Is the revolution going to be manufactured? People have always tinkered – working on projects in the garage or basement. But now the “maker movement” is moving into the mainstream. This summer, the White House even sponsored its first-ever Maker Faire.
According to Chris Anderson, CEO of 3D Robotics and the author of Makers: The New Industrial Revolution, the movement has brought about an “explosion of entrepreneurship and innovation.”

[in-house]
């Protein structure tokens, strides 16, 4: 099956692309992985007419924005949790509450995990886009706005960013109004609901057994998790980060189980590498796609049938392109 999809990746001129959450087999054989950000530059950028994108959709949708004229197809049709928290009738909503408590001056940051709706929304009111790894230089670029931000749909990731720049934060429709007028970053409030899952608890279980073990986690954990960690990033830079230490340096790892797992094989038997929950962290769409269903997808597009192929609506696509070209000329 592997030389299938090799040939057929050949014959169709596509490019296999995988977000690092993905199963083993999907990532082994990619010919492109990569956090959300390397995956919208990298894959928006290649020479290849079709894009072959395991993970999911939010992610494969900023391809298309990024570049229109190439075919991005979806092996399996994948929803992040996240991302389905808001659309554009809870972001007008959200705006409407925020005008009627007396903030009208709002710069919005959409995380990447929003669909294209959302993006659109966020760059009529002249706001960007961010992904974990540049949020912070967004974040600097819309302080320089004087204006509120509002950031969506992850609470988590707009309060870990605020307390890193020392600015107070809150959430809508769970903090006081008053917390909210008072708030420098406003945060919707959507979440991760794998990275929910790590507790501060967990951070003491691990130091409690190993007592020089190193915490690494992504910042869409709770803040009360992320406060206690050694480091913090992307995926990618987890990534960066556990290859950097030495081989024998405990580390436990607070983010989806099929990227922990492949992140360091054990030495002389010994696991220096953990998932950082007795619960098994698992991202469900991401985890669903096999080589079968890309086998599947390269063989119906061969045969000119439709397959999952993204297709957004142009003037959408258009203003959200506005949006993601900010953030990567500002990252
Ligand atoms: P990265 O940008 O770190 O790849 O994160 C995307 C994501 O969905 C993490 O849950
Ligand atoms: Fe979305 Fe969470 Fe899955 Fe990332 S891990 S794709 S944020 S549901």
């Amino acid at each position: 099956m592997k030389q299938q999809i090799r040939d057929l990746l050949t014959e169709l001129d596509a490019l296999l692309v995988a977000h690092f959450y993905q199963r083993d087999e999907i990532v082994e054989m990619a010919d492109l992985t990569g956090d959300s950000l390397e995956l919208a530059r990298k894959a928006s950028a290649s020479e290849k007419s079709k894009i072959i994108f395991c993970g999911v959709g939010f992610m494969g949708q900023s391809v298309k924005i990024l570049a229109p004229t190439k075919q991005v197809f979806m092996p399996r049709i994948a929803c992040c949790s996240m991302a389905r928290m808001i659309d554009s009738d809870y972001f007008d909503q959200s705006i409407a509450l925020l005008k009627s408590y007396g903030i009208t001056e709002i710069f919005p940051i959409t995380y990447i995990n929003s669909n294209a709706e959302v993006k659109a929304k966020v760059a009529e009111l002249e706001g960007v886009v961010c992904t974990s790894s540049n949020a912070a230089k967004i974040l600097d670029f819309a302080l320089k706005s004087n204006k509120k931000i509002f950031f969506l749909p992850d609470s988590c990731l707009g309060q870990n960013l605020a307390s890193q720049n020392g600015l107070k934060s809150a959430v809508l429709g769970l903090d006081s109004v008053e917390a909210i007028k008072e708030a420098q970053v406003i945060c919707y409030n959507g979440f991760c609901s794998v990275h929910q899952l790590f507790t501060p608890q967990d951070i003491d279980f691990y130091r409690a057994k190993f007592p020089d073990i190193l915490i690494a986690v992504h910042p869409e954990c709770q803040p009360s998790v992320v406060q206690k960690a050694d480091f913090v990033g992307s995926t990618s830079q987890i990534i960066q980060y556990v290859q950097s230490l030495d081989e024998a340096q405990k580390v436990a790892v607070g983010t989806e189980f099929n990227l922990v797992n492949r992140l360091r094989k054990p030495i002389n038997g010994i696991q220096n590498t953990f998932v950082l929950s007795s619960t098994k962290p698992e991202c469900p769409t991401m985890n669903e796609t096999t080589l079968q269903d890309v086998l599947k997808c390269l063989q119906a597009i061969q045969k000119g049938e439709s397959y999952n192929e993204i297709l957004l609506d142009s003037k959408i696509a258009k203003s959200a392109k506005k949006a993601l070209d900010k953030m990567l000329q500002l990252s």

But who are these “makers,” exactly?
“Makers are basically anyone who’s creative and interested in technology, and they’re interested in using the new technologies that are available to create devices and projects and products around them,” says Limor Fried, the founder of AdaFruit, an online source for the movement.
It isn’t all high-tech tinkering and robots, though. Anderson expands the definition to include most peoples’ grandmothers. “If you’re cooking in the kitchen, you’re making; if you’re gardening, you’re making.”
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